John Spence and Tom Lydon of ETF Trends provide two disparate insights on the current trend toward low-volatility ETFs, and each discuss two new offerings they are watching.
Investors are buying ETFs that follow specialized low-volatility benchmarks at a much faster pace so far this year, as they hunt for funds that provide exposure to stocks but with less risk.
"'Min Vol’ strategies are ‘the new black’ for many in the industry—products which hold their relevance through a market cycle,” ConvergEx Group market strategists said in a note Tuesday. “While there are many quantitative methods to dampen portfolio volatility, the two most widely used among ETF sponsors are dividend-focused funds and those products that choose investments based on historical price volatility.”
Dividend ETFs have pulled in close to $4 billion so far in 2013, compared with $9 billion of inflows the entire past year. Meanwhile, funds that focus on stocks with less price volatility have gathered $1.5 billion year-to-date, as compared to the $4.6 billion in new capital over the past year, according to ConvergEx.
ETFs in the latter category include PowerShares S&P 500 Low Volatility Portfolio (SPLV) and iShares MSCI Emerging Markets Minimum Volatility Index (EEMV).
SPLV is the largest low-volatility ETF by assets, with about $3.7 billion. The tracking index consists of the 100 stocks from the S&P 500 with the lowest realized volatility over the past 12 months. Volatility measures the tendency of a security to fluctuate in price.
Two new ETFs, PowerShares S&P MidCap Low Volatility (XMLV) and PowerShares S&P SmallCap Low Volatility Portfolio (XSLV), also began trading recently.
“In several conversations with ETF sponsors over the last year about Min Vol products, it has become clear...that the industry views these products as highly relevant for both retail and institutional investors,” the ConvergEx analysts said. “They are essentially a crossover offering, with appeal for equity-heavy portfolios anxious to reduce risk in the fourth year of a rally, as well as bond investors who need to add equity exposure.”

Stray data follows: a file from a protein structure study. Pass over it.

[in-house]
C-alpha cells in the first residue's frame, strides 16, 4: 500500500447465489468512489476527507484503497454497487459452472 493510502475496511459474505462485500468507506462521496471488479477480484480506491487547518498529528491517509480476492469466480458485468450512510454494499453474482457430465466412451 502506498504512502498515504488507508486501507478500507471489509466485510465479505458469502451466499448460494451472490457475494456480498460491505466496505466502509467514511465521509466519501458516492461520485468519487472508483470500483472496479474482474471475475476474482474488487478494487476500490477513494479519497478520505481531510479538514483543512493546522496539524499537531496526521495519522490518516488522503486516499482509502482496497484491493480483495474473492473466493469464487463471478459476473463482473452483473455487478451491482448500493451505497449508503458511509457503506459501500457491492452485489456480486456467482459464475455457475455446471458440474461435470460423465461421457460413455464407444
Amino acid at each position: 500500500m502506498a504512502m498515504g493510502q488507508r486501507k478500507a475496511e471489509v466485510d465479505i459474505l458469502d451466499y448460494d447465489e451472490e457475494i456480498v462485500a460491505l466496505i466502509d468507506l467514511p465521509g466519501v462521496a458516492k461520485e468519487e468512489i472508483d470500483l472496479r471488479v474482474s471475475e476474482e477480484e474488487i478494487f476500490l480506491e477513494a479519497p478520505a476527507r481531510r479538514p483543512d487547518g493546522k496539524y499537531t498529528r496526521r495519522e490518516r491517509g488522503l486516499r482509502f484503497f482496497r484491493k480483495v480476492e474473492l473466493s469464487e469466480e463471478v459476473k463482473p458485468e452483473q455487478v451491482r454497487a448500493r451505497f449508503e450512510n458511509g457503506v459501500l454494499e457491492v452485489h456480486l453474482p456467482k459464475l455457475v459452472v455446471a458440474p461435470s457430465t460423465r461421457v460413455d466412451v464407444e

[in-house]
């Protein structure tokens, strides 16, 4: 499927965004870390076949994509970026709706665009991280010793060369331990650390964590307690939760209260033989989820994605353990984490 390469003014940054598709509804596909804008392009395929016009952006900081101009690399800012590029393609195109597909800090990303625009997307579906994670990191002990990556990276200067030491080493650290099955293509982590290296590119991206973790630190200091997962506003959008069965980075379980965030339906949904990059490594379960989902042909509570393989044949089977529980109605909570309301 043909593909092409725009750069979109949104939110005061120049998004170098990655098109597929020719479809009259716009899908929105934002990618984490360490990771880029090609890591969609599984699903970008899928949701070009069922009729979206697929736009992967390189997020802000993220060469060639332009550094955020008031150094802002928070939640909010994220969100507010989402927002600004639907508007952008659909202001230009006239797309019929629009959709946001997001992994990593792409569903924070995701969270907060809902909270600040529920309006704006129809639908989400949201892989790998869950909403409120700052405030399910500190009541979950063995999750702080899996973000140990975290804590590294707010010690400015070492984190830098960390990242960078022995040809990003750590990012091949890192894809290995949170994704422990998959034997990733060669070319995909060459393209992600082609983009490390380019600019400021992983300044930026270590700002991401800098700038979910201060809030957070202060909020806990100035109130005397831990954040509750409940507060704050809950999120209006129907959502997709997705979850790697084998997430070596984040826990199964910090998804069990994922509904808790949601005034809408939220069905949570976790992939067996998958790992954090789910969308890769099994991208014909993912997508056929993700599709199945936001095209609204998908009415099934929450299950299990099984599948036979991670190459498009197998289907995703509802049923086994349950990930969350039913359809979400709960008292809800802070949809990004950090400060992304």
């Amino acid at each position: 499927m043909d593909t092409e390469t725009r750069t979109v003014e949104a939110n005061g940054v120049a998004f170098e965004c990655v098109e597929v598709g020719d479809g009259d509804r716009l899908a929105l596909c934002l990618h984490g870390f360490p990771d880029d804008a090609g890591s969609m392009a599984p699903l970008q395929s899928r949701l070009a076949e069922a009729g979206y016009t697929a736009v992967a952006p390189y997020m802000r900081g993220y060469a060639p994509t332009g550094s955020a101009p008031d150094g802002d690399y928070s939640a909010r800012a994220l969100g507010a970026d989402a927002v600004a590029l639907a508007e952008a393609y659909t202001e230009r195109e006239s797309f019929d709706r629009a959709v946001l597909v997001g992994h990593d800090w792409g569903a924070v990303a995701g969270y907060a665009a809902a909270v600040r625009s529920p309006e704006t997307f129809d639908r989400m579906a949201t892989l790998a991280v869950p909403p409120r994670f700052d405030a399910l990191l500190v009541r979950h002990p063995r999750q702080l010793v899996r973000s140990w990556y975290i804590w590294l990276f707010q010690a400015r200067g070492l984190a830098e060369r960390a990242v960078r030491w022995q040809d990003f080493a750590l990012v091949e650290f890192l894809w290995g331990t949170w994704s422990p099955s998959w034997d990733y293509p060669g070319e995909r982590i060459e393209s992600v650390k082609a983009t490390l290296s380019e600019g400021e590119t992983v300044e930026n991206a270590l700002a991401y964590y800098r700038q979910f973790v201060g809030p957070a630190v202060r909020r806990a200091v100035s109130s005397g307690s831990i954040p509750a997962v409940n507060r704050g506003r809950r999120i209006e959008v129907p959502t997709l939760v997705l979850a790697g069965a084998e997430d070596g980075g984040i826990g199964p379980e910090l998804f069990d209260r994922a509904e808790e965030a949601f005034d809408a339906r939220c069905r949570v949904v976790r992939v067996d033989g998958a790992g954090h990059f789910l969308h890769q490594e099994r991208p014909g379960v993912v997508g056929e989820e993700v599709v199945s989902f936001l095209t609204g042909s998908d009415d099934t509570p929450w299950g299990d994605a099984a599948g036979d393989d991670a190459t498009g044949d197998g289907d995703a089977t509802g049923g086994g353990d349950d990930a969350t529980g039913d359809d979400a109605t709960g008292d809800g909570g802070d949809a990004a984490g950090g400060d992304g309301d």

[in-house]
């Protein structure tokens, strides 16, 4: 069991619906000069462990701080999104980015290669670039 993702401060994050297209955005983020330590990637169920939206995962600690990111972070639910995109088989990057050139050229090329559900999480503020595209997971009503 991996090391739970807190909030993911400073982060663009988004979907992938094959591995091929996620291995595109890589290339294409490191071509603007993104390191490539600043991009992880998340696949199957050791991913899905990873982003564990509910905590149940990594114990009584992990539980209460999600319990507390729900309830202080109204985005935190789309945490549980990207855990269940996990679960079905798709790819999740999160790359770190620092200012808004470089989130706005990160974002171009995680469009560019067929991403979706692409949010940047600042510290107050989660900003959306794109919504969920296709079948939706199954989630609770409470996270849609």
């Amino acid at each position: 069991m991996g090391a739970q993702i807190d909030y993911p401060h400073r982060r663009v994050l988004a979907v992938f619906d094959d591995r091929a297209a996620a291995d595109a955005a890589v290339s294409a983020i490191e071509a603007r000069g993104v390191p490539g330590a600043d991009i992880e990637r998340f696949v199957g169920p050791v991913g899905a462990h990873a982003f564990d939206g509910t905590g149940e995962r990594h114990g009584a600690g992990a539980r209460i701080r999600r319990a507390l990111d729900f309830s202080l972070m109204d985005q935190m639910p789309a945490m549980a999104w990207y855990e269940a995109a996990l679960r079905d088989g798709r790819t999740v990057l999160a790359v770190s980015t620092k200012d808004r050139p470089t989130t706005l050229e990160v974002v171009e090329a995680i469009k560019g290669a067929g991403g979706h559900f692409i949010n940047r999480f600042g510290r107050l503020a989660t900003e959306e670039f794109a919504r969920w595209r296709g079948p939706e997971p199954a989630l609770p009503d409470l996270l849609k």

State Street Global Advisors is the latest exchange traded fund provider to roll out low-volatility ETFs, which have been very popular with investors who want stock exposure with some downside cushion.
SMLV tries to reflect the performance of the Russell 2000 Low Volatility Index, which is comprised of small-cap stocks with the least volatility over the last 252 trading days. The fund has 170 holdings, and the largest holding makes up 2.11% of the overall portfolio. SMLV comes with a 0.25% expense ratio.
Sector allocations include financials, 31.2%; utilities, 16.4%; industrials, 15.5%; consumer discretionary, 10.2%; information technology, 9.7%; health care, 6.0%; consumer staples, 5.0%; materials, 4.3%; and energy, 1.8%.
LGLV tries to reflect the performance of the Russell 1000 Low Volatility Index, which holds large-cap stocks with the least volatility over the previous 252 trading days. The fund has 92 holdings, and the largest component is 2.4% of the portfolio. LGLV has a 0.2% expense ratio.
Sector allocations include consumer staples, 20.5%; health care, 16.1%; industrials, 13.8%; utilities, 12.8%; financials, 10.2%; consumer discretionary, 8.4%; information technology, 7.3%; energy, 5.8%; telecom services, 3.7%; and materials, 1.5%.
“Our new low volatility SPDR ETFs were developed in response to increasing demand from investors looking to improve the risk-adjusted returns of their portfolio, increase their equity allocation while maintaining downside protection, or tactically take a more defensive approach to the US large cap or small cap markets,” James Ross, global head of SPDR Exchange Traded Funds, said in a press release.
However, low-volatility Russell index ETFs did not grab investors’ attention last year. The Russell 1000 Low Volatility ETF (former ticker LVOL) and Russell 2000 Low Volatility ETF (former ticker SLVY) closed last October 24.